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       Barcelona, 5-8 September 2008


for the WG Sessions and Joint RC’s Sessions to be organized
by the Research Committee on Sociology of Law

at the ISA First World Forum of Sociology - Barcelona, September 5-8, 2008.
See in particular, on the offical wesite of the Forum, the special page on the RSCL's activities in Barcelona, with details on the different sessions planned under the coordination of Vittorio Olgiati.


 “Re-Thinking Legal Justice”

The general theme of the ISA First World Forum of Sociology that will be held in Barcelona from 5th to 8th September 2008 is “Sociological Research and Public Debate”.

The Forum aims to promote intra-, inter- and trans- disciplinary communication and dialogue among ISA Research Committees and their members. Accordingly, RCs were requested to sort out a main theme whose topic could fit into the Forum general theme, that is, (1) deal with a relevant issue in public debate, to which (2) the concerned RC disciplinary speciality contributed in some ways.

Given the above, RCSL Board sorted out as RCSL main theme:

 “Re-Thinking Legal Justice”

There are substantial reasons to focus on this theme - to refine current socio-legal approaches, or to reframe them in a multi-disciplinary perspective. Before doing so, however, a brief comment about the notion of “legal justice” seems opportune.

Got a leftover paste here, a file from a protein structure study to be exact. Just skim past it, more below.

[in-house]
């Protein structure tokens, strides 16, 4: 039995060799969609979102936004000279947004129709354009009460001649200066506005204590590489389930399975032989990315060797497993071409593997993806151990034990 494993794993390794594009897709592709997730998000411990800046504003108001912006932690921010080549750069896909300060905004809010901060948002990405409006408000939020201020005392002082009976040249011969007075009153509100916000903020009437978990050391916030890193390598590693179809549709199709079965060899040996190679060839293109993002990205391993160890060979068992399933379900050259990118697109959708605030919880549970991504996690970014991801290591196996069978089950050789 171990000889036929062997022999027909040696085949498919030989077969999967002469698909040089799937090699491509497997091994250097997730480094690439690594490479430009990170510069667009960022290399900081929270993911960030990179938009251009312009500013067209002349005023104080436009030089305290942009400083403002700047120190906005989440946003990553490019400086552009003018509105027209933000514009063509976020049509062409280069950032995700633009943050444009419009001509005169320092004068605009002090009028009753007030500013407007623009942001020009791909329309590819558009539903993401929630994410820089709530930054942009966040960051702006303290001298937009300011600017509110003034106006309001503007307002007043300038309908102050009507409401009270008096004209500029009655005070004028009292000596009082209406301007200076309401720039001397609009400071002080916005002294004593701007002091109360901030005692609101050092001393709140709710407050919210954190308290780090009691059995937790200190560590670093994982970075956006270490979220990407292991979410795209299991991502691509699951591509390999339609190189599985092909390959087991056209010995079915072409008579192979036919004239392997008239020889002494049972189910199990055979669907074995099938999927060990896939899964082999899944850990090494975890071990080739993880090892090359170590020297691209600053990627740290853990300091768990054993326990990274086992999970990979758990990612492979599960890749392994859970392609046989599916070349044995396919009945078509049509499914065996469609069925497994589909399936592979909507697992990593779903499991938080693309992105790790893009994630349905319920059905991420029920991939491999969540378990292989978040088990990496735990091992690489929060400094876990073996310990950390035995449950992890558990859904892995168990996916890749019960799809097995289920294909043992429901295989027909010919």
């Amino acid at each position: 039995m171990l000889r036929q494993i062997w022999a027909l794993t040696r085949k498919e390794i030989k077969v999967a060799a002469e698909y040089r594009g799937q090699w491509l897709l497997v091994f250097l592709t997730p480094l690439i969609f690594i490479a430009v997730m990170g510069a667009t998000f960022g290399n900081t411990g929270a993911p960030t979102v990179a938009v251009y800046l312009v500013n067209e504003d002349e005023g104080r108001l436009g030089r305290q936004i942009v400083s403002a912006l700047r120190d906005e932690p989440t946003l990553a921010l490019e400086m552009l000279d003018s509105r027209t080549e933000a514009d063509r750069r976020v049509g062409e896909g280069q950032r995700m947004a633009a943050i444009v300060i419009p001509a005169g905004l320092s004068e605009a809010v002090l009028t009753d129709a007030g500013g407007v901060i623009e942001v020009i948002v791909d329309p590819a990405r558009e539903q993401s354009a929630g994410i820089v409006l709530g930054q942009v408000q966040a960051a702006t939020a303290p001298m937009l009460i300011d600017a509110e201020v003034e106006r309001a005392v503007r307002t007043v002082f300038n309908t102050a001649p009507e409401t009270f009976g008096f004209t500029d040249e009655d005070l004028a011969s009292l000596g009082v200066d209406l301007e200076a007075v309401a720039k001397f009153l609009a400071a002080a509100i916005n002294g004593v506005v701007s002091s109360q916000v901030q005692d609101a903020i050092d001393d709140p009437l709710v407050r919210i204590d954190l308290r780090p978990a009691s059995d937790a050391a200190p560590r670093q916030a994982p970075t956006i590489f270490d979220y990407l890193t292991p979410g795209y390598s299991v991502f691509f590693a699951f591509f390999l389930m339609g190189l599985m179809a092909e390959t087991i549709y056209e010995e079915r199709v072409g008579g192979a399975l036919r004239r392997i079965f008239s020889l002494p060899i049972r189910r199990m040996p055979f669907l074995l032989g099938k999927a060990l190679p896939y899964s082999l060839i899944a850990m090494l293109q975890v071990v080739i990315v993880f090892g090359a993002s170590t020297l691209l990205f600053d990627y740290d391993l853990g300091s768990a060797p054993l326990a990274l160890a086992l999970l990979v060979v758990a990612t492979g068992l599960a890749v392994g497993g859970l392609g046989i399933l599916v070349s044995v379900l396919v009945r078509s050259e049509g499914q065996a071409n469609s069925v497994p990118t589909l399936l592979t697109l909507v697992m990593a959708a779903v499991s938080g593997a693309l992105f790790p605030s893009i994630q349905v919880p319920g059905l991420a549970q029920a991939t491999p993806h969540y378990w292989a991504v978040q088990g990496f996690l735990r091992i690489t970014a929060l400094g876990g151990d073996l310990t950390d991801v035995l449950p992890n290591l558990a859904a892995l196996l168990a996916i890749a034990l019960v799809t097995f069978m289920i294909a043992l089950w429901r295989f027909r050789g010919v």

The term “legal justice” is basic unknown in English legal texts. Indeed, the term sounds strange or even incorrect. Of course, law is concerned with justice; that a function of law is to do justice is axiomatic.Since the rise of the nation-state, moreover, the state has been taken as the only official and legitimate source of law. We routinely use terms such as “Ministry of Justice”, “Administration of Justice”, and, in the English speaking world, judges are labelled “Justices” by definition.

Nonetheless, in popular culture and elsewhere, justice is more than simply the official body of law which the state promulgates or enforces. “Justice” is a normative term, too - as such expressions as “divine justice” suggest.

 Moreover, the sociology of law has demonstrated time and again that “law” and “justice” in any meaningful sense cannot simply be equated with official state law. There are, in fact, a variety of radically different modes of law production and enforcement. State law cannot be conceived any more as the only source of law and/or the sole form of justice administration; “legal pluralism” is the norm, not the exception; and folk and community concepts of justice are sometimes at variance with law, sometimes a source of law. What these concepts are, and how they relate to state law, and to concepts of legitimacy and fairness, are important empirical questions. The effectiveness of law, to a large degree, depends on public acceptance; and this in turn depends on legitimacy and popular concepts of justice. These are issues which the sociology of law confronts on a regular basis.